GE or not GE?
By Julian Cribb
On Line Opinion, 12 June 2008
[Professor Julian Cribb is a science communicator and Adjunct Professor of Science Communication at the University of Technology Sydney]
The Australian Government has sprung a genetically-engineered cat among the organic pigeons with a recent report claiming that Australia is dipping out on billions of dollars of income by not farming genetically modified (GM, or genetically engineered - GE) grain crops.
The study by the Australian Bureau of Agricultural and Resource Economics (ABARE) argues that Australia would be about $7 billion better off over 10 years, if five types of GM crops were introduced as soon as possible.
The report triggered predictable criticism from anti-GM campaigners, greenies and organic farmers, who branded it an effort to coerce Western Australia and South Australia - the two states which still have moratoria on the growing of GM crops - into toeing the pro-GM line.
The ABARE report overlooks the fact that resistance to GM in Australia has emanated mainly from consumers who have concerns about the technology - in particular with the notion of big foreign companies dictating what they eat. This has communicated itself both to politicians and to farmers, who have taken a cautious view.
The broader issue here is how new science and technology is delivered to society, and the complete shemozzle which the pro-GM lobby appears to have made of it in Australia for two decades. By failing to consult with consumers and citizens - many of whom have reasonable concerns or questions they want answered - the GM sector has given itself a much thornier path to adoption than, say, stem cell science which braved the public debate and achieved, eventually, a degree of consensus on the way forward. It has, in other words, been largely the author of its own misfortunes.
In claiming big economic benefits from GM crops the ABARE study cites a range of Australian and overseas research, but fails to clarify which was carried out by independent scientific institutions and which by agrichemical companies or the scientists they fund. It acknowledges much of the data is corporate in origin. Such a failure can only sow further doubt in the public mind about the objectivity of the claims.
It is also unacceptable in another way: imagine, for example, if new medical drugs were to be tested on the public without independent clinical trial, but merely on the manufacturers’ claims of economic benefit! Before agreeing to be part of a colossal experiment with their food supply, Australians have a right to know what is being done and to give their informed consent to the risks.
ABARE also claims GM crops will yield more - through better control of weeds and insect pests. However, it downplays the countervailing view that herbicide-resistant GM crops, if they cause excessive use of particular herbicides, will contribute to the global pandemic of herbicide resistance in weeds: the US now has more than 120 resistant weed biotypes and Australia and Canada around 50 each. ABARE offers no estimate for the loss farmers may suffer if use of GM crops accelerates the spread of herbicide resistance in weeds. Weeds cost farmers about $40 billion every 10 years, so the damage could easily outrun the envisaged $7 billion in benefits.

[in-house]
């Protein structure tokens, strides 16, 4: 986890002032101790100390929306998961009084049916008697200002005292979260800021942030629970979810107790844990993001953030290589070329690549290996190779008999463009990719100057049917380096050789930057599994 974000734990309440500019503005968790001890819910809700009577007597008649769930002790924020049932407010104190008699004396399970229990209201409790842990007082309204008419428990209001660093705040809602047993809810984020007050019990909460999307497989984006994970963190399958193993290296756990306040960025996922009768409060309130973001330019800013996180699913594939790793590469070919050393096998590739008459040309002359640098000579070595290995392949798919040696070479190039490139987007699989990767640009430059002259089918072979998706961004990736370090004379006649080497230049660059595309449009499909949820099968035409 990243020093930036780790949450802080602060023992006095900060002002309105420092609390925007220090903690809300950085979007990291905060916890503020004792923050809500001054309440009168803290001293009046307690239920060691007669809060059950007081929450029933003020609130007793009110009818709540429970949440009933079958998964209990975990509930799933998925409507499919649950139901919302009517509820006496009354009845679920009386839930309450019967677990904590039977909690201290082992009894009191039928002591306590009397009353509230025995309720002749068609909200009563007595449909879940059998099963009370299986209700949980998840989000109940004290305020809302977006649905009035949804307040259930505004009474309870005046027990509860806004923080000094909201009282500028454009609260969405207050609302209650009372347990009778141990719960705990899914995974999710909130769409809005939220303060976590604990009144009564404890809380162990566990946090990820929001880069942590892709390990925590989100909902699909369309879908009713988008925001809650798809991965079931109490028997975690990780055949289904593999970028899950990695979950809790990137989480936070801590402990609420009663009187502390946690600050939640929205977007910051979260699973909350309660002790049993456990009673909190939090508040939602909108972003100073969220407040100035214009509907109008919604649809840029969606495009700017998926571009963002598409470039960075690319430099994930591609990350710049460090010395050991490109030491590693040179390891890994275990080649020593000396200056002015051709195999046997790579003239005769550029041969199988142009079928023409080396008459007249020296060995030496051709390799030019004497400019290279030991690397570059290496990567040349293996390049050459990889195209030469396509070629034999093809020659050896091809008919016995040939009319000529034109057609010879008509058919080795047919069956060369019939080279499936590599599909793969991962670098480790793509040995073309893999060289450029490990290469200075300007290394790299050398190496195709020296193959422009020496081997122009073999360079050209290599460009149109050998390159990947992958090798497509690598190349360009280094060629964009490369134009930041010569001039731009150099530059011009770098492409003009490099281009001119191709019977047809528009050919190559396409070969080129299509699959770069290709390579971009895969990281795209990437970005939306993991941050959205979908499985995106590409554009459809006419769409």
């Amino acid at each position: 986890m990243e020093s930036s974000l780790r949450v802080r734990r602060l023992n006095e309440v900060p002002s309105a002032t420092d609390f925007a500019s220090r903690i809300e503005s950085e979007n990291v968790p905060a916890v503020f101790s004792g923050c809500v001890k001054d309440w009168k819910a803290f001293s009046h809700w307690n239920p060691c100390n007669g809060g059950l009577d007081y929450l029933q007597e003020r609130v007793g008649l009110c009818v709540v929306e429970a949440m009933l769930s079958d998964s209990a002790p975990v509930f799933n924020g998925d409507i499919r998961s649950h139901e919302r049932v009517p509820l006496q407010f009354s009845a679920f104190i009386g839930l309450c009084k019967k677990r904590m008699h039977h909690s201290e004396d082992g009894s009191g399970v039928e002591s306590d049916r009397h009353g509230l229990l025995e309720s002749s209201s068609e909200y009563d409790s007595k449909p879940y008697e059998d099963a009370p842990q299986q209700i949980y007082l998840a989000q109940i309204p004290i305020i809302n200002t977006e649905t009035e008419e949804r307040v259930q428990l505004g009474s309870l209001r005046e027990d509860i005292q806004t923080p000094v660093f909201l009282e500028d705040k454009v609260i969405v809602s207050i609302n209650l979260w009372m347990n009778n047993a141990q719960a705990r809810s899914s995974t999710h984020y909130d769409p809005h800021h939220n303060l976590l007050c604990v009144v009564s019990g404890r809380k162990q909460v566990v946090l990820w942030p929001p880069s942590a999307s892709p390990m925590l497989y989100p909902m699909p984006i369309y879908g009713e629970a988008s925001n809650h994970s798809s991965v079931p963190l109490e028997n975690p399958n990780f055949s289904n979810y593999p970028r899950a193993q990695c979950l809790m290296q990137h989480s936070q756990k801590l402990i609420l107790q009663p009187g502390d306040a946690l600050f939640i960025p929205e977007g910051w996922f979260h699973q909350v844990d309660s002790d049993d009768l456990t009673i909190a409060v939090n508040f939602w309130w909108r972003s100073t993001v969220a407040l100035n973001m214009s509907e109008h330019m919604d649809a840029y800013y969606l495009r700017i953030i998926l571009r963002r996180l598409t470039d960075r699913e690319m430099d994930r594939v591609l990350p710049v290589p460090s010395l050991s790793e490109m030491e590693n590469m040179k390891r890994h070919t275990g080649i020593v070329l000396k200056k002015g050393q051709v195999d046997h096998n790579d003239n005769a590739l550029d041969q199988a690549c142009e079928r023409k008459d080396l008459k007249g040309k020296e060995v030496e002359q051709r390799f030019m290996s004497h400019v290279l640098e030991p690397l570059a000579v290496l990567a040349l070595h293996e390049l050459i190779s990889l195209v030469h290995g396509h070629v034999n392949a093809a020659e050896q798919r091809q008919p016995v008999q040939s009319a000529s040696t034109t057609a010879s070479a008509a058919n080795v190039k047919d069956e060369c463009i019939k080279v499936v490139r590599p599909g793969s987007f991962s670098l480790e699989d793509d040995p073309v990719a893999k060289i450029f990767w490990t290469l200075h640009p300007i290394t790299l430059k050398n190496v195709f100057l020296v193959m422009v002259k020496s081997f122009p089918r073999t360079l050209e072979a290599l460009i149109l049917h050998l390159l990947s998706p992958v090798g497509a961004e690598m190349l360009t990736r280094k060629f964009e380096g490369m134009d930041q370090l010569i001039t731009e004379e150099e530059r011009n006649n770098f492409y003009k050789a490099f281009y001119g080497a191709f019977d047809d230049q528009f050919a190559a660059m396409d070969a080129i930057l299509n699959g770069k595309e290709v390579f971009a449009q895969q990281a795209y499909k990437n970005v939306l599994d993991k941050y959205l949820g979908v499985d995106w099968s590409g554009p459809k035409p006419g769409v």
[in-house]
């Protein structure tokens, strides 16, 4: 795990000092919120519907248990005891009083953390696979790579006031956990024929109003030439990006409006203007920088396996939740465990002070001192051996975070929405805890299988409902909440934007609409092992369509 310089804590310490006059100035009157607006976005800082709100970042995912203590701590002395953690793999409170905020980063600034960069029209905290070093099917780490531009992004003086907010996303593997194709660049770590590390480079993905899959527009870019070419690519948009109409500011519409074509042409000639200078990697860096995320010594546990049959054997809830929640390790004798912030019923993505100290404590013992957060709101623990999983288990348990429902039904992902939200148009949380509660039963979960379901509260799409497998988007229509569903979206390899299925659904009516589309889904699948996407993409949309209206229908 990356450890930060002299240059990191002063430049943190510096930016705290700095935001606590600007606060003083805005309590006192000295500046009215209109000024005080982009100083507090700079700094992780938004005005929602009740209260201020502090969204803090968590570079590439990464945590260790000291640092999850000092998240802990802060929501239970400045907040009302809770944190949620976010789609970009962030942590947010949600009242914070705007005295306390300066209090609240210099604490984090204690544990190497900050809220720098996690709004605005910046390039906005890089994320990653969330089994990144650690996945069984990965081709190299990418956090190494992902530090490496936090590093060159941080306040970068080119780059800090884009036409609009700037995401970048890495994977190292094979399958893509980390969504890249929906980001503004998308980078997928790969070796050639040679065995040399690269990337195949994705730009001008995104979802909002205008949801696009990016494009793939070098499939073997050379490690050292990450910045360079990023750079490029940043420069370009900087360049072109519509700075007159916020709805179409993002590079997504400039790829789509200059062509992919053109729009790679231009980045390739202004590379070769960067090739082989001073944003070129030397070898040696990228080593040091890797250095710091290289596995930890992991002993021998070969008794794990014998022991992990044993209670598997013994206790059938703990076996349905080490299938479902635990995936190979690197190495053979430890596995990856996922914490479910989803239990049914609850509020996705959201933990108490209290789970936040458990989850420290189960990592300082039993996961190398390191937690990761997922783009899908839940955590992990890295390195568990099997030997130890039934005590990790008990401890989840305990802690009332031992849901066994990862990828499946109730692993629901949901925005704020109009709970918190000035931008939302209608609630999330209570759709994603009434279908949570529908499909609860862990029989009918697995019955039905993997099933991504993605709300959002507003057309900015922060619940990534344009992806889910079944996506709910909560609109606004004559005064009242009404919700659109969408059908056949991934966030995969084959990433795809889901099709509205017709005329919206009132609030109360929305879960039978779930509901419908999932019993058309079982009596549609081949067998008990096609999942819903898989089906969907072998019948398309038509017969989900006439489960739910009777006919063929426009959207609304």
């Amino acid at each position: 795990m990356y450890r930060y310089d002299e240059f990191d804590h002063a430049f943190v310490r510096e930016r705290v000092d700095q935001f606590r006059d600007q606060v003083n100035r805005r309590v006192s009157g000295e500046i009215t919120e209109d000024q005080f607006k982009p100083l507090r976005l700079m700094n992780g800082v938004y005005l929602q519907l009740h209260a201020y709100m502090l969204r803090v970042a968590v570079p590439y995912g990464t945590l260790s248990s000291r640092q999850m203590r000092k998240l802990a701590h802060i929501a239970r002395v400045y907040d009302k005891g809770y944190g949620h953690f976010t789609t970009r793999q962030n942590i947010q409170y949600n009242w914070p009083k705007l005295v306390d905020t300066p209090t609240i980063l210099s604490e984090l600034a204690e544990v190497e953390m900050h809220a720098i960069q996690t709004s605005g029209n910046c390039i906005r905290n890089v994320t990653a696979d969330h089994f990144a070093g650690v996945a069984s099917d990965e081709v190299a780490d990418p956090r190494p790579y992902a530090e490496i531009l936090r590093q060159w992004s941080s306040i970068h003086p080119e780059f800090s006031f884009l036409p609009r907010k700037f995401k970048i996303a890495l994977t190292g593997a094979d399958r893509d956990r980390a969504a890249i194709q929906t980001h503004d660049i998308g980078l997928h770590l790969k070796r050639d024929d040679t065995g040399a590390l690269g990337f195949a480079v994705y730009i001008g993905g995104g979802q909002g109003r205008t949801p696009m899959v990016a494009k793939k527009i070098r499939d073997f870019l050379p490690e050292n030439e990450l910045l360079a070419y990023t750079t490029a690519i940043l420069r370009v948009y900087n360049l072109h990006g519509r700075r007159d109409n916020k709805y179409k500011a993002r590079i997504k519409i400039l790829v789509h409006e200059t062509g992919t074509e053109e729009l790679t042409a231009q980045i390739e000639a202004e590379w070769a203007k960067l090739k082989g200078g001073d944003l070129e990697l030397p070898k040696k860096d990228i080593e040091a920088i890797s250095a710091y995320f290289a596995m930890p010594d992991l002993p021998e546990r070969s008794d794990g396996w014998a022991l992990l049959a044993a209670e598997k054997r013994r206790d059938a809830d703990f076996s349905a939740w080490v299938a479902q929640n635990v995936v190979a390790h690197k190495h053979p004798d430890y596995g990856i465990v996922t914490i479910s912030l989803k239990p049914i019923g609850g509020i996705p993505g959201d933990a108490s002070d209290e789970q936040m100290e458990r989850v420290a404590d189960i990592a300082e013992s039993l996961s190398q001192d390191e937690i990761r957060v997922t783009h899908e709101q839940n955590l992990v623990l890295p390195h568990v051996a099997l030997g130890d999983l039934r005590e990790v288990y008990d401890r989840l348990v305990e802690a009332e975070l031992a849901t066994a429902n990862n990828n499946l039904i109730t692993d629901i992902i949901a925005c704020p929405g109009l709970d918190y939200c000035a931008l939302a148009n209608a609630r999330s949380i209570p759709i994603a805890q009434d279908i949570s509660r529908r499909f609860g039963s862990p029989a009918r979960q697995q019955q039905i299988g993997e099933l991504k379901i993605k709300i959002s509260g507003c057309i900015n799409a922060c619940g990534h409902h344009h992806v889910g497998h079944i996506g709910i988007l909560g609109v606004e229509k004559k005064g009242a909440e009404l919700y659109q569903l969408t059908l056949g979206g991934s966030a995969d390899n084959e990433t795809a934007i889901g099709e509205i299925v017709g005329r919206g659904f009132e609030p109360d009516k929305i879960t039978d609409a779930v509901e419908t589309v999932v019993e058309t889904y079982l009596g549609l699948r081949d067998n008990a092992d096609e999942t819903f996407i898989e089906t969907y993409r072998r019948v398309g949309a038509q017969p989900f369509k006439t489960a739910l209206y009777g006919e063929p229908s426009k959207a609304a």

The debate over whether or not GM crops have higher yields has significance for all humans. The world is entering a period of food shortages and soaring prices, having eaten more grain than it has actually grown in each of the last eight years, sending stocks to their lowest recorded level. The need to grow more food, both to prevent starvation and to limit price hikes to the consumer, is paramount.
There is room for doubt about claims that GM crops increase yield. They may reduce chemical use and they may be more profitable, but there is a paucity of objective evidence that they put more actual food on the table than do other farming systems. There is also little or no evidence they reduce food prices - in fact many are designed with the express aim of "value adding", which is technospeak for increasing the cost of food to the consumer.
Recently 400 of the world's top agricultural scientists produced a report for the World Bank on the way forward for global agriculture, to address the problems of malnutrition, poverty, environmental destruction and fouling of water. They expressed reservations about the impact of GM and the intellectual property restrictions which accompany it on world agriculture, especially in poor countries. They warned that over-emphasis on GM diverts money and scientists from other urgently-needed research.
While 57 countries have endorsed this report, Australia, Canada and the US have refused to do so saying, in our case, "Australia cannot agree with all assertions and options". The difference, though unstated, is mainly over GM crops.
Australia has thus taken the morally-indefensible position of failing to support a global approach to the growing problems of hunger, poverty and environmental collapse - in order to further the interests of a few international agrichemical giants and their clients.
GM crops offer many and genuine benefits, not least their potential to reduce the toll of diseases such as cancer and heart disease as well as the use of toxic chemicals in the environment. But seeking to impose them on citizens without listening to their concerns or obtaining their consent is the wrong way to go about it. It gives science a bad name.
It sets a precedent for technology rejection, which other technologies may soon face. The mistrust it engenders means that technology uptake in Australia may now be slower and harder than elsewhere, and the economic benefits longer delayed. It did not have to be this way.